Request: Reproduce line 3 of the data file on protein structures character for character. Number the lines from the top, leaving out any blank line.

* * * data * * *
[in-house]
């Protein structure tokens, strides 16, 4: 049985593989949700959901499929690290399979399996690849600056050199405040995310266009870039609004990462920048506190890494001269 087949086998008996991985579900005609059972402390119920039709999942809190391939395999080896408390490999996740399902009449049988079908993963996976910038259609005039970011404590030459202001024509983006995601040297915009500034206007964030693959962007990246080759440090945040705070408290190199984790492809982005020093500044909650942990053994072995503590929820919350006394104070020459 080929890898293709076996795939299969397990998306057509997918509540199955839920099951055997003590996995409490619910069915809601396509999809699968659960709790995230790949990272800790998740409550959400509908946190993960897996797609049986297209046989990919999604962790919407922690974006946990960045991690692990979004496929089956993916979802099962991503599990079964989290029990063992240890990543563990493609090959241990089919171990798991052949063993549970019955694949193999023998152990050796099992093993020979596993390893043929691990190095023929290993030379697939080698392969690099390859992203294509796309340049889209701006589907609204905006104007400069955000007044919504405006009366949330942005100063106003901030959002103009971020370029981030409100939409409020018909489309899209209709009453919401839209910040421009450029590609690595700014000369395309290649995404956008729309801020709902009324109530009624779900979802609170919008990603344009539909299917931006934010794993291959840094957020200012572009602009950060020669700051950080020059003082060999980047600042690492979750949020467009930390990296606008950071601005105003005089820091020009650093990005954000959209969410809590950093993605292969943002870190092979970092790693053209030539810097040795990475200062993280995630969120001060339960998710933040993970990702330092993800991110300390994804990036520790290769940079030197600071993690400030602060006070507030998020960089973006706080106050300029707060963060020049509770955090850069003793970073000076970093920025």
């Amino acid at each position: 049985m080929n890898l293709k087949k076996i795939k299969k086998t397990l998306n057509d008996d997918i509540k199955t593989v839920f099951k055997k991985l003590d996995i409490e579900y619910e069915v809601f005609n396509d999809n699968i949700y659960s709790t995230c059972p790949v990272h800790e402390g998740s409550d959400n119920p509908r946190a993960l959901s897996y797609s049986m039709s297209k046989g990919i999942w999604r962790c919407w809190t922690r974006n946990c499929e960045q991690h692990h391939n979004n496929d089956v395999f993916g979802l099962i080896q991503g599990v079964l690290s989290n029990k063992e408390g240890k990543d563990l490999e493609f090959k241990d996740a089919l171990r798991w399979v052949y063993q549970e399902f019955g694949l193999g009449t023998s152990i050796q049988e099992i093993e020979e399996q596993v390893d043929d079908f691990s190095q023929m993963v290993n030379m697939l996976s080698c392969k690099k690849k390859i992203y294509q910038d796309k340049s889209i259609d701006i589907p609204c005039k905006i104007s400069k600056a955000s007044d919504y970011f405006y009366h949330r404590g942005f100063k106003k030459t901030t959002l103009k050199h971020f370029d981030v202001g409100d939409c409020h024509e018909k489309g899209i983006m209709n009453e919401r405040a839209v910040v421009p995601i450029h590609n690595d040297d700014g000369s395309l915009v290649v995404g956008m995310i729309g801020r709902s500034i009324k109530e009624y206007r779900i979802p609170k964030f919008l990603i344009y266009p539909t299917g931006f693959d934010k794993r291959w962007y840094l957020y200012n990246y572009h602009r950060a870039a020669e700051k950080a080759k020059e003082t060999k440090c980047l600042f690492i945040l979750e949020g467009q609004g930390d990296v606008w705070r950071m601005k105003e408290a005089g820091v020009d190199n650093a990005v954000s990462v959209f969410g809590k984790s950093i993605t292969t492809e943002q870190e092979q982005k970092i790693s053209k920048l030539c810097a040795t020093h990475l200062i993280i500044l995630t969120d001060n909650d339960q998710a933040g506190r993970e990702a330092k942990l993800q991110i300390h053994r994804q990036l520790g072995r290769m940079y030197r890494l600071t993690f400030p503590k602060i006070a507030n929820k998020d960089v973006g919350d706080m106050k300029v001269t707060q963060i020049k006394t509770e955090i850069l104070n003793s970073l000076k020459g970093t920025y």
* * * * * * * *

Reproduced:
């Amino acid at each position: 049985m080929n890898l293709k087949k076996i795939k299969k086998t397990l998306n057509d008996d997918i509540k199955t593989v839920f099951k055997k991985l003590d996995i409490e579900y619910e069915v809601f005609n396509d999809n699968i949700y659960s709790t995230c059972p790949v990272h800790e402390g998740s409550d959400n119920p509908r946190a993960l959901s897996y797609s049986m039709s297209k046989g990919i999942w999604r962790c919407w809190t922690r974006n946990c499929e960045q991690h692990h391939n979004n496929d089956v395999f993916g979802l099962i080896q991503g599990v079964l690290s989290n029990k063992e408390g240890k990543d563990l490999e493609f090959k241990d996740a089919l171990r798991w399979v052949y063993q549970e399902f019955g694949l193999g009449t023998s152990i050796q049988e099992i093993e020979e399996q596993v390893d043929d079908f691990s190095q023929m993963v290993n030379m697939l996976s080698c392969k690099k690849k390859i992203y294509q910038d796309k340049s889209i259609d701006i589907p609204c005039k905006i104007s400069k600056a955000s007044d919504y970011f405006y009366h949330r404590g942005f100063k106003k030459t901030t959002l103009k050199h971020f370029d981030v202001g409100d939409c409020h024509e018909k489309g899209i983006m209709n009453e919401r405040a839209v910040v421009p995601i450029h590609n690595d040297d700014g000369s395309l915009v290649v995404g956008m995310i729309g801020r709902s500034i009324k109530e009624y206007r779900i979802p609170k964030f919008l990603i344009y266009p539909t299917g931006f693959d934010k794993r291959w962007y840094l957020y200012n990246y572009h602009r950060a870039a020669e700051k950080a080759k020059e003082t060999k440090c980047l600042f690492i945040l979750e949020g467009q609004g930390d990296v606008w705070r950071m601005k105003e408290a005089g820091v020009d190199n650093a990005v954000s990462v959209f969410g809590k984790s950093i993605t292969t492809e943002q870190e092979q982005k970092i790693s053209k920048l030539c810097a040795t020093h990475l200062i993280i500044l995630t969120d001060n909650d339960q998710a933040g506190r993970e990702a330092k942990l993800q991110i300390h053994r994804q990036l520790g072995r290769m940079y030197r890494l600071t993690f400030p503590k602060i006070a507030n929820k998020d960089v973006g919350d706080m106050k300029v001269t707060q963060i020049k006394t509770e955090i850069l104070n003793s970073l000076k020459g970093t920025y």